Over the previous five years, the Crusaders recorded their best start to a season when they defeated the Brumbies and the Highlanders in 2017 but only by a combined margin of seven points. In the previous four seasons, they suffered at least one loss in their opening two weeks while, in both 2013 and 2014, they lost each of their first two encounters.

There has been absolutely no rust as they look to defend their title under coach Scott Robertson, despite once again being without a number of key personnel -- Matt Todd the casualty ahead of their win over the Stormers this week. Todd's place was taken by debutant Billy Harmon, who did exactly what so many other rookie Crusaders have done under Robertson in stepping up from the outset.

Harmon did receive a yellow card after the final siren on Saturday but he was otherwise strong in both defence and attack, trailing only skipper Sam Whitelock for tackles made (19) while picking up a try, three clean breaks and two beaten defenders in attack.

The Crusaders opened a 26-0 lead in 20 minutes; the Stormers did an admirable job in closing the gap to just 10 points approaching the hour mark, but two tries in seven minutes erased any thought of an astonishing comeback win.

But it's not all sunshine and rainbows in Christchurch with star fly-half Richie Mo'unga suffering a broken jaw. Mo'unga has been in sparkling form as he chases an All Blacks debut, now increasingly likely given Lima Sopoaga's decision to head north, but he could miss a fair chunk of action after undergoing surgery on Sunday afternoon. Mo'unga was also issued a warning for a dangerous tackle.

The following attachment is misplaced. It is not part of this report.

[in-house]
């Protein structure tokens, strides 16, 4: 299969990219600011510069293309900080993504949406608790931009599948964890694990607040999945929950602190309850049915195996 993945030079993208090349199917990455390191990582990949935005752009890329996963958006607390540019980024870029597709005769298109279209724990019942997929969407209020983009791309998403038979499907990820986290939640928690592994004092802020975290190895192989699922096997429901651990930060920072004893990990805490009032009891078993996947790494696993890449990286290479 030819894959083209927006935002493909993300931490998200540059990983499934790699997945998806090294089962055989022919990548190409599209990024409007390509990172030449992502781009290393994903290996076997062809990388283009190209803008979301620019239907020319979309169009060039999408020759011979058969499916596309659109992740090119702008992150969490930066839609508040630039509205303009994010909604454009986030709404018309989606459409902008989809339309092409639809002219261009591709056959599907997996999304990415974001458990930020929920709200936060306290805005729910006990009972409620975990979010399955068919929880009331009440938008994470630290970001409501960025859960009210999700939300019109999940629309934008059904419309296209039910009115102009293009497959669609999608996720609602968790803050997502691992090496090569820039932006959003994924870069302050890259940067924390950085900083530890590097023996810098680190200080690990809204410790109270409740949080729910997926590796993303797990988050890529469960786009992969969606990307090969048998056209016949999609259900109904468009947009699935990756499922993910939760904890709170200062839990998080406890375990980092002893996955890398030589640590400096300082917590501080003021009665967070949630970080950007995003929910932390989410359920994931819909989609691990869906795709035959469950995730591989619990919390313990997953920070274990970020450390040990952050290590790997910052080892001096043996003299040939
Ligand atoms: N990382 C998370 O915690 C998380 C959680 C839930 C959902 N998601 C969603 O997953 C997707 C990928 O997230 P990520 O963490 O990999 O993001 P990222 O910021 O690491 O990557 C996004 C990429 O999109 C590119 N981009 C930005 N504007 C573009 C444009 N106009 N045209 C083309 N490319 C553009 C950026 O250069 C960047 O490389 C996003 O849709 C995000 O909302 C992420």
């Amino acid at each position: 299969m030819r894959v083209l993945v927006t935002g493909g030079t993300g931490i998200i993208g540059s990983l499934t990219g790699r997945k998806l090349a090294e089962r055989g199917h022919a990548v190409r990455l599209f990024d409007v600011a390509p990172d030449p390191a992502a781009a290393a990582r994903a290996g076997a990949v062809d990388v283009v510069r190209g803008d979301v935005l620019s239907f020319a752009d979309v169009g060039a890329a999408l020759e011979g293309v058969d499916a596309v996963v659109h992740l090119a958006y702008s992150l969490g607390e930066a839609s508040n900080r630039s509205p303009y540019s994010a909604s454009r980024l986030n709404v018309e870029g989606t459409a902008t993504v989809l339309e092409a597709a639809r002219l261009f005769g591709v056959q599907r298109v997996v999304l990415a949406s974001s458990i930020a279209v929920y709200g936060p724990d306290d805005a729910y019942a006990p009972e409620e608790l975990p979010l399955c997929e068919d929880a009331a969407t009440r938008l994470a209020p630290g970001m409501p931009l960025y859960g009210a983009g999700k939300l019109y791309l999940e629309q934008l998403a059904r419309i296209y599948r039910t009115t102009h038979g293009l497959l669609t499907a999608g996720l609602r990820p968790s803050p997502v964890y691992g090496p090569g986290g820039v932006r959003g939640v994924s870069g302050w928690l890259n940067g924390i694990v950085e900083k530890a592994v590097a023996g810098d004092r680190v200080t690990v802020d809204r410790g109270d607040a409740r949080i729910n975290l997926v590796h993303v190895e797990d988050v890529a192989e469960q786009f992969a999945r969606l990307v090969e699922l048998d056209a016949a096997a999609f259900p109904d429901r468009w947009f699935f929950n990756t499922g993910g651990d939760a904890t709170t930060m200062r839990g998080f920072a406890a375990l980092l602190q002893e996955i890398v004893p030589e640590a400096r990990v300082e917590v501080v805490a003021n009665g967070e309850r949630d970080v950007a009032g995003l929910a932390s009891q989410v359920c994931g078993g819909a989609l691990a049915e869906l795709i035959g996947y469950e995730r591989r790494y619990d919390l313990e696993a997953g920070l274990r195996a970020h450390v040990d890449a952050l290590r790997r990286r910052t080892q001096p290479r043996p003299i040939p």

Fortunately, Robertson has excellent cover at first five-eighth in Mitchell Hunt, who won two tight games for the Crusaders in 2017 with a penalty and a drop goal after the siren against the Reds and Highlanders respectively.

South Africa Conference

Elton Jantjies is the ultimate enigma, and probably one of the most frustrating rugby players to watch.

When the Lions fly-half is hot, he is almost unstoppable and right up there with some of the best playmakers in Super Rugby. But when he struggles, he tends to press the self-destruct button, which has happened far too often during his rollercoaster ride of a career.

Over the past couple of years, Super Rugby fans have known Jantjies the magician, a player who runs his team with authority. He takes charge from the fly-half position, and is pivotal to the Lions' high-tempo approach. Unfortunately he hasn't quite transferred that form into the international stage.

Jantjies was brilliant in the Lions' win over the Bulls in a hotly contested South African derby. He produced a wonderful all-round performance, dominating the match with ball in hand and his left boot which at times can be as erratic as the man himself.

Jantjies needs to find that consistency if he wants to pull on the Test No. 10 jersey against Wales and England in June. There are currently many fly-halves around the country currently pushing for a Boks jersey, with the Sharks' Robert du Preez and Bulls pivot Handré Pollard Jantjies' main competition.

Jantjies is arguably the most gifted of the trio in terms of his attacking prowess, but he needs to sort himself out mentally. If he wants to be Rassie Erasmus' choice as South Africa's No. 1 fly-half, he needs to produce more performance like that against the Bulls, and less 'facepalm' moments.

Bonus Point

Congratulations goes to Hurricanes halves TJ Perenara and Beauden Barrett after they started a record 81st Super Rugby match together, eclipsing the mark of Brumbies greats George Gregan and Stephen Larkham.

The duo were in the thick of the action in Buenos Aires, too, each man playing a part in one of the Hurricanes' five tries in the 34-9 victory over the Jaguares.